By Guy Trafford
As of last week, MPI reported that none of the bulk milk samples being tested for MPB have shown up any positive results.
This is probably the first positive result received by farmers since the disease was first identified back in July.
Twenty-five properties had now been confirmed as infected, the most recent a dry stock grazing property in Southland, and 42 are currently under restricted-place notices. At this stage still no decision about whether MPI will try and eradicate or farmers will have to live with it.
Understandable while the bulk testing throughout the country continues but it has been going on eight months since first being identified. MPI do seem to be showing more resolve in carrying out New Zealand’s bio security role with four car carrying ships from Japan being turned away due to the infestation of the marmorated stink beetle, a severe pest to the horticulture industry. Over 10,000 cars on the water are affected with a further 8,000 back in Japan also affected.
Coming out of the Manawatu is a real estate report that although overall dairy farms sales and interest are down, there is more interest in runoff blocks no doubt a result of the heighten awareness of the bio-security threat brought about by the presence of mycoplasma bovis. It will be interesting to follow what changes occur within the New Zealand farming sectors particularly dairy but all livestock farms may alter the way they operate. It has already been predicted that dairy farms will look to adopting systems which mean total control of dairy herds and their replacements remain in the control of the dairy farmer.
As already stated in an earlier report this will mean dairy farmers will like to own (or at least control) their run-off blocks. But it will also likely mean a proliferation of barn housing or feed pads which will allow farmers to keep cows at home. This approach will help remedy a lot of the nutrient leaching issues that dairy farmers are struggling with and, while missing out on potential capital gains from additional land at least in the shorter term, be a more profitable approach.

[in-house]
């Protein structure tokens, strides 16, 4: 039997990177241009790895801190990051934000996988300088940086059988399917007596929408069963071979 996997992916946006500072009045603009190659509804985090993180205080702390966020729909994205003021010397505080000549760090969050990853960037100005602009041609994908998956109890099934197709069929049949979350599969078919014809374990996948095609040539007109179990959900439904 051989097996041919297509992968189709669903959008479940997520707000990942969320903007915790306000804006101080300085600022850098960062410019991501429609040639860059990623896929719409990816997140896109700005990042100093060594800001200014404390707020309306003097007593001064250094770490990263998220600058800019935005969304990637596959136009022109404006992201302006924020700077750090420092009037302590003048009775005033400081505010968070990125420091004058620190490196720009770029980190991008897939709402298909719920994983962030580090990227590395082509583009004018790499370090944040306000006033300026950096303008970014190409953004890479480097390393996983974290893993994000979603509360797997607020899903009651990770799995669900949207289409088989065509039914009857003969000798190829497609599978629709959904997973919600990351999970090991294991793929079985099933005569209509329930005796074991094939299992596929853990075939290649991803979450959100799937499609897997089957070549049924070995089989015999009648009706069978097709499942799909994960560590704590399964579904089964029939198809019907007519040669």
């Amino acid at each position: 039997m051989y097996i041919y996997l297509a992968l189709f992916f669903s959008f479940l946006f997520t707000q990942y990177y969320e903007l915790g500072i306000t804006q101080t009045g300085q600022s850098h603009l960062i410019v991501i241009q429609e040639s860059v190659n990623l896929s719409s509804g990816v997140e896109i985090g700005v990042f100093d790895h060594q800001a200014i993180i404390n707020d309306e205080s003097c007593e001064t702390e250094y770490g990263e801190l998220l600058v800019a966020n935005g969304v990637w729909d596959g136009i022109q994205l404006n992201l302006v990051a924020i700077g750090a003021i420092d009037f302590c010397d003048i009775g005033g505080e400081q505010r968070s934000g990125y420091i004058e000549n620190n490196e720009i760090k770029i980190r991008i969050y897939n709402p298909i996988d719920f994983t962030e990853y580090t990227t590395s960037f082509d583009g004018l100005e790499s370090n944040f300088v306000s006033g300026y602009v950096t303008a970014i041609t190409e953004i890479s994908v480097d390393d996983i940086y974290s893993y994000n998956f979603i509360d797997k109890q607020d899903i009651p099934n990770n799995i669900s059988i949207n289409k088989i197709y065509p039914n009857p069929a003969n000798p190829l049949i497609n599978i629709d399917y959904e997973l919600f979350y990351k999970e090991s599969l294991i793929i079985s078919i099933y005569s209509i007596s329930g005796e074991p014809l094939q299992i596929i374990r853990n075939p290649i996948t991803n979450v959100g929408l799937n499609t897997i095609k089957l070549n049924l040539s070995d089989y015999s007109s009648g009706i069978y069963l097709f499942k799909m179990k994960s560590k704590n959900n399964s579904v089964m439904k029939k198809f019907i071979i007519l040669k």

Already in the South Island Lincoln University, who relies upon the generosity of farmers making their properties available to student classes to visit, is adopting protocols of carrying out foot-ware washing before entering farms, more like an approach we normally associate with pig farms.
It may be the problems associated with mycoplasma bovis has a silver lining if it brings a new heightened awareness and the adoption of sustainable bio-security practices.
The US appears to be replicating NZ milk production somewhat with predictions of reduced volumes for January and beyond, based upon a higher cow cull in their case and through droughts in New Zealand. However the opposite is true with milk production increasing 1.8% and an addition of 5,000 cows to the US milking herd, despite the highest cow kill for some years, indicating plenty of replacements in the wings. This is occurring with the backdrop of relatively low milk prices in the US so perhaps producers are picking prices to rise in the future.
And New Zealand has had widespread rains through January and throughout February with grass growth rates of 100kgDM per day being reported out of the Waikato boosting milk production here.
This additional production is going to impact on the GDT price especially as European production is also tracking higher in most countries, according to the European Commission.
With the next auction on the 6th of March we may be getting into ‘interesting’ territory.